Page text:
When I was researching for Hannah More: the First Victorian (OUP, 2003), my biography of Wilberforce’s friend and the ‘honorary man’ of the Clapham Sect, I was stumped, as her other biographers have been, by the difficulty of filling in the gaps in her early life. A comparison of the humble schoolmaster’s cottage where she was born (left: Hannah, her parents and four sisters were squashed into the left-hand wing) and the elegant house in Clifton where she died (right) makes it clear that she was a remarkable example of late-Georgian social mobility. The later years are well-documented, but the early life far less so.
I looked at the parish records and local newspapers, Hannah More’s letters, and of course consulted earlier secondary works. However, thanks to a meticulously researched and ground-breaking article by William Evans of the University of the West of England, I now know that a lot of what I wrote was inaccurate.
For the full article see William Evans, ‘Hannah More’s Parents’, Transactions of the Bristol & Gloucestershire Archaeological Society 124 (2006), 113-30. This is my summary.
Hannah More’s father Jacob may be the Jacob More who was baptised in Norwich on 17 March 1699. There is no evidence that he attended Norwich Grammar School, as has frequently been asserted, but he may have been educated at a similar institution. The story that he lost money because of litigation over a large estate at Wenhaston cannot be corroborated. There was probably no such estate.
It has not been possible to corroborate the statement of More’s early biographer Henry Thompson that Jacob More was a supervisor of excise in Bristol as the records for the relevant period have nor survived. He may have held a post of which there is no longer a documentary trace, or perhaps a lower post than that of surveyor.
There is no trace in the local records of a Jacob More marrying a Mary Grace, previously believed to have been Hannah More’s mother. However in the records of St Werbergh’s church there is an entry for the marriage by licence on 2 July 1735 of Jacob More and Mary Linch.
The Gloucestershire Archives show that Jacob More was appointed master of the Fishponds school in 1743. The records show that he supplemented his meagre income by land surveying and valuing. In October 1751 Silas Blandford, land steward of the principal landowner, Norborne Berkeley, paid him for drawing a map of Kingswood. He was engaged in similar tasks in subsequent years. Hannah More always retained warm memories of Silas Blandford, whom she seems to have seen as a benevolent guardian of her family.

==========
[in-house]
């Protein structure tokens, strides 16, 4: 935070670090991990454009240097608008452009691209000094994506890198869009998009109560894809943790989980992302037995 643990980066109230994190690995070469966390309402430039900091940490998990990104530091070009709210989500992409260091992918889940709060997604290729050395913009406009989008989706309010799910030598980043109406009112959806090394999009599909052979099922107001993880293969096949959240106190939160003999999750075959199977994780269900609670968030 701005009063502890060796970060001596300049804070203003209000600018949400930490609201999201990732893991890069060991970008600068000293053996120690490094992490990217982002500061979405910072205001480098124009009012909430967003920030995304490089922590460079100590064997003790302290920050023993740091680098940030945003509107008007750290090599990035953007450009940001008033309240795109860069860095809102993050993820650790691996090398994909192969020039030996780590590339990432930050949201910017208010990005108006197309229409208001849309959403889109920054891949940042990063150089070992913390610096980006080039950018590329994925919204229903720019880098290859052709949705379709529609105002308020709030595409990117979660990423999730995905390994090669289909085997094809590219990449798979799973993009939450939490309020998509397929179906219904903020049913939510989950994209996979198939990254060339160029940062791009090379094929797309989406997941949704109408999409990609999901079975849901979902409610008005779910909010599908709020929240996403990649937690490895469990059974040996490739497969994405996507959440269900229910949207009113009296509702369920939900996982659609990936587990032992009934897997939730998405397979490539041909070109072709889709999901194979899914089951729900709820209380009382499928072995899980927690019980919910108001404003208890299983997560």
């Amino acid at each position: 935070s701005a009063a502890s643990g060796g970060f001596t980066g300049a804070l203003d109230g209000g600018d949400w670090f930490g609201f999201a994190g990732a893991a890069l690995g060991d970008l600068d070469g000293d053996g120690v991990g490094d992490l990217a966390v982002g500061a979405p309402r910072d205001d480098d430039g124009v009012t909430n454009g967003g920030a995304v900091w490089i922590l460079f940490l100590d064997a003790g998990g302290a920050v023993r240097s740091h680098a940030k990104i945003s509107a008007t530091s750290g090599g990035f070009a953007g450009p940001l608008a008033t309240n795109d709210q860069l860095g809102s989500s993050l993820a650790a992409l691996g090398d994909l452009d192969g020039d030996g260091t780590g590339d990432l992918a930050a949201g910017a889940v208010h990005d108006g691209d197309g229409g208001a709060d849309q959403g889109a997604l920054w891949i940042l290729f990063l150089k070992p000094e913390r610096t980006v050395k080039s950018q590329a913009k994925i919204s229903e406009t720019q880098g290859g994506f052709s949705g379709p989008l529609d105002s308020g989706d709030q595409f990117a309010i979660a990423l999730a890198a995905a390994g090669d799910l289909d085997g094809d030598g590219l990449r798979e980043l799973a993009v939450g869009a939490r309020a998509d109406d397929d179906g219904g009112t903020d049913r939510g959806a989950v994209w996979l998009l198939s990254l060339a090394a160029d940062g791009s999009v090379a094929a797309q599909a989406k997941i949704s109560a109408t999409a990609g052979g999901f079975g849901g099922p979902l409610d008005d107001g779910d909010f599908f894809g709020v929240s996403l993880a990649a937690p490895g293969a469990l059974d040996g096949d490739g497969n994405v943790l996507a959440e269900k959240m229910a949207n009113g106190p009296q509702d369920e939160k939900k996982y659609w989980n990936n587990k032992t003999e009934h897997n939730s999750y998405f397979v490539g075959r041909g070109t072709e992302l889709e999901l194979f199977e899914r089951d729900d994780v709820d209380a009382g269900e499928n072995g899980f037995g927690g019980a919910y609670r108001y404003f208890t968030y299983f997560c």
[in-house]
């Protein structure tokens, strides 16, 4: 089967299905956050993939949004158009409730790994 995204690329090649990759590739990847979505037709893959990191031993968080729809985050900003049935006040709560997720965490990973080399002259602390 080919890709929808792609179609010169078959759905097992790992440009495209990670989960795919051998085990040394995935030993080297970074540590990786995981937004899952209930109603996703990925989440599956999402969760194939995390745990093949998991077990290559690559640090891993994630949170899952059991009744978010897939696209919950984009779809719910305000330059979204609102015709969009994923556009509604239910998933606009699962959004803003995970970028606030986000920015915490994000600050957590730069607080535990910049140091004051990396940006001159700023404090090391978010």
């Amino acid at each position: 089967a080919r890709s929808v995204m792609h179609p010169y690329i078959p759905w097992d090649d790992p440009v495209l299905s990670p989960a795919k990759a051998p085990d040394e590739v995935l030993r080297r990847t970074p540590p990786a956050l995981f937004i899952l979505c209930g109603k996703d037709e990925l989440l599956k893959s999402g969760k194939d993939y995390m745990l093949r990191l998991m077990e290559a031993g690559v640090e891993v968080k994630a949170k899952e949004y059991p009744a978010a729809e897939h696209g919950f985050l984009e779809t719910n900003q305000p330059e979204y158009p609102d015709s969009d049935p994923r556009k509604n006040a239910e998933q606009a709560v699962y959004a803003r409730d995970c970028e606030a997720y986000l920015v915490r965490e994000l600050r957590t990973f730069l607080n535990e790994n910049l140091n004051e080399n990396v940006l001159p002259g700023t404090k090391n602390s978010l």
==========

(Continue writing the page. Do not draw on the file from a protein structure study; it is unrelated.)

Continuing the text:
Jacob More’s tenure of the schoolmaster’s post at Fishponds ended in recriminations. The trustees kept poor records of the payments they made. In 1782, a time when Jacob would have long finished teaching, he was still receiving a salary and he and his wife continued to live in the schoolhouse. Jacob was meant to be paying a shilling a week to each of the two widows who lived in the other wing of the building, but he was paying it to only one. On 26 April 1783, shortly after Jacob’s death, his eldest daughter, Mary, by then a respected schoolmistress, wrote to the trustees of the school to defend her father from the charge of misappropriating the trust money. Her letter contained several inaccuracies, either innocent or intentional.
Evans has unearthed some intriguing information about Hannah More’s mother’s family. Mary Linch (Lynch) was baptised on 29 January 1718 at Stoke Gifford. The Lynches were an established family in the parish. In 1747 Mary’s sister Susannah married as her second husband a carpenter, John Grace (so this is where the name Grace comes in!) at Olveston, a parish five miles from Stoke Gifford, and gave birth to eight children. I note in my book Hannah More’s reference to the death of her ‘poor afflicted aunt’ in 1794. It is possible that Hannah More commissioned her memorial stone, a gesture she did not accord her parents.
These findings raise the intriguing question of why Hannah More, whether intentionally or not, obfuscated the details about her family. By the time she was middle-aged, she was mixing with the gentry, the aristocracy, and even royalty. Perhaps she did not wish to be reminded too much that she was the daughter of a poor schoolmaster, who could not keep accounts and might even have defrauded a poor widow of the meagre sum that was owing to her.